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IMMIGRATION

Macron’s party divided as France debates immigration law

French lawmakers were set to vote Sunday on a controversial immigration law that has exposed unprecedented divisions in President Emmanuel Macron's young centrist party.

Macron's party divided as France debates immigration law
Protesters hold a banner reading "Against the asylum and immigration law, Let's resist with open arms" during a demonstration on April 19th in Toulouse. Photo: AFP

At least one MP, Jean-Michel Clement, is planning to vote against the law — at a cost of being kicked out of Macron's En Marche (Republic On The Move) party — while several others said they would abstain.

The lower-house national assembly was supposed to vote on the bill Friday, but the fractious debate stretched into the weekend due to more than 1,000 amendments proposed by MPs.

More than 200 of the changes were suggested by En Marche members as Macron's own MPs openly challenged his plans to double the maximum time migrants can be held in detention to 90 days.

The government defends the bill as balanced, but it has attracted criticism both from rightwingers who say it is too soft and leftwingers who have blasted it as repressive.

Interior Minister Gerard Collomb said it aims for “better controlled” immigration, halving the waiting time for asylum applications to six months while also making it easier to deport those turned down as “economic”
migrants.

Accepted refugees will be given more help to integrate, such as better access to work and French lessons.

Many left-wing opponents lashed out in parliament at measures to keep asylum seekers awaiting deportation, including children, in detention for up to 90 days.

“Nothing justifies locking up a kid,” said Socialist MP Herve Saulignac.

The bill also reduces the time that asylum-claimers have to lodge their application from 120 to 90 days and gives them two weeks to appeal if unsuccessful, which NGOs say is not enough to gather more evidence in support of their claim.

Despite rumblings of revolt, the bill is expected to pass, with En Marche holding more than half the seats after battering traditional parties in June's parliamentary elections.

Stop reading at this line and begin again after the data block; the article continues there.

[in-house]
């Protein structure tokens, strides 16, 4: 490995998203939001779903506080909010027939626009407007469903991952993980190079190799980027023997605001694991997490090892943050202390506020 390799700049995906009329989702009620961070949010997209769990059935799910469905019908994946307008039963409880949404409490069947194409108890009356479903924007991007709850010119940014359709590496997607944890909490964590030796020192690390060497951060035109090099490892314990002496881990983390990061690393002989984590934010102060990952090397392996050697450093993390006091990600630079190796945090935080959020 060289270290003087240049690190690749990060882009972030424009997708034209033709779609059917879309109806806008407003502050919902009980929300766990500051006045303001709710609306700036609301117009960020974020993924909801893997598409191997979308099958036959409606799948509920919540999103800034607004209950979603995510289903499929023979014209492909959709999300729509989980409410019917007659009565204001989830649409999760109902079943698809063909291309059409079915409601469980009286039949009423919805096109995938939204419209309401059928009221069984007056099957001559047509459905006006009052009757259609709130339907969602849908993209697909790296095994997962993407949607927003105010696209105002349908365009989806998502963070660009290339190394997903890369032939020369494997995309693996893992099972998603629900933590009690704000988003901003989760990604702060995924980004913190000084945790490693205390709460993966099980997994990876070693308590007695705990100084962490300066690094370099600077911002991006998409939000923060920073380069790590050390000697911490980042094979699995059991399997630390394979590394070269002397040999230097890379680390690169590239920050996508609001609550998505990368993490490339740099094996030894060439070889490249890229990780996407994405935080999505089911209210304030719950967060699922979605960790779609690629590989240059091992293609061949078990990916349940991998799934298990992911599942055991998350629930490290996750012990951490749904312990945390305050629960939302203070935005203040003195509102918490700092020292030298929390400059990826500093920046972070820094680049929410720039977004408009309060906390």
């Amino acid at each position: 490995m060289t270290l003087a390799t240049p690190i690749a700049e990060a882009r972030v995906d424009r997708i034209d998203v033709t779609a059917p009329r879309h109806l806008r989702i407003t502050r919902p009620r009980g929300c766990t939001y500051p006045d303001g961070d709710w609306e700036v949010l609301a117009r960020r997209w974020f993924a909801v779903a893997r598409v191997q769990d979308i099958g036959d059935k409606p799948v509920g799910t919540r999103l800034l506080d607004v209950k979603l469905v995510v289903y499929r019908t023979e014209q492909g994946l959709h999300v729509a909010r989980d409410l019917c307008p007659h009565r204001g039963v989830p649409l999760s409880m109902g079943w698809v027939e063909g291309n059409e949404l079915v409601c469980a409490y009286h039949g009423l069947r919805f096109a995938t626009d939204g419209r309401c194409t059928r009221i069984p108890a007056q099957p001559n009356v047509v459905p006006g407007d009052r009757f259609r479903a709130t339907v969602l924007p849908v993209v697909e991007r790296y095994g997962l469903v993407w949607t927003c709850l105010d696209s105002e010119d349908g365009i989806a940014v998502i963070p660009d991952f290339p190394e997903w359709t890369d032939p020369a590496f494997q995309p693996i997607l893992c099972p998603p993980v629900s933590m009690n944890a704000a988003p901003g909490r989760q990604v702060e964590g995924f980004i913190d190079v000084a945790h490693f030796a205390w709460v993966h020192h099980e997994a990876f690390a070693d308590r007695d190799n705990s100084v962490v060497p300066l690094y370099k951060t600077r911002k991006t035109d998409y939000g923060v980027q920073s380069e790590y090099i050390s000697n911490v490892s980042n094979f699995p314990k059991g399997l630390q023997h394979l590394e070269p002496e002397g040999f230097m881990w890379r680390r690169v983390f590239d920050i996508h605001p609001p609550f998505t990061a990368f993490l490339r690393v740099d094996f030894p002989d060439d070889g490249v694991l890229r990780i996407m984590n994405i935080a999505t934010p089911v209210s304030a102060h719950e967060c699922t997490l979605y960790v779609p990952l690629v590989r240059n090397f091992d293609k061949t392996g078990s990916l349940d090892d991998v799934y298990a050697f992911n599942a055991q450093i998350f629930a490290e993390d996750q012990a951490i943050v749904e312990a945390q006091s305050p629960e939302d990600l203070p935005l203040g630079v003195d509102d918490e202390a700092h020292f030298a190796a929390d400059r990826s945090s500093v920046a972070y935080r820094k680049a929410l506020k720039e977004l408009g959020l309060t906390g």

France received a record 100,000 asylum applications last year, bucking the general trend in Europe where the number of asylum seekers halved between 2016 and 2017.

Many Africans and South Asians end up sleeping on the streets of Paris due to a shortage of accommodation, or camping out in Calais hoping to stow away on trucks to Britain.

Pressure over the immigration bill comes as Macron insists he will push on with sweeping reforms including an overhaul of state rail operator SNCF, despite strikes and street protests.

Monday sees the start of another two days of strikes by rail workers over the shake-up which have been causing havoc for French commuters two days out of five since the start of April.

Rail unions object to plans to strip new SNCF recruits of jobs-for-life and early retirement, part of Macron's bid to reduce the SNCF's nearly 50 billion euros of debt.

The unions are gambling on public opinion turning in their favour but polls suggest an opposite trend, with just 43 percent backing the strike in an Ifop poll released Sunday.

The scale of the disruption has also eased over the course of the month as fewer workers continue with the strike.

On Monday, 35 percent of high-speed trains are set to operate — up from just an eighth at the beginning of the month.

READ ALSO: Here's what's wrong with France's new immigration law – according to rights groups

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POLITICS

How the EU aims to reform border-free Schengen area

European countries agreed on Thursday to push towards a long-stalled reform of the bloc's migration system, urging tighter control of external borders and better burden-sharing when it comes to asylum-seekers.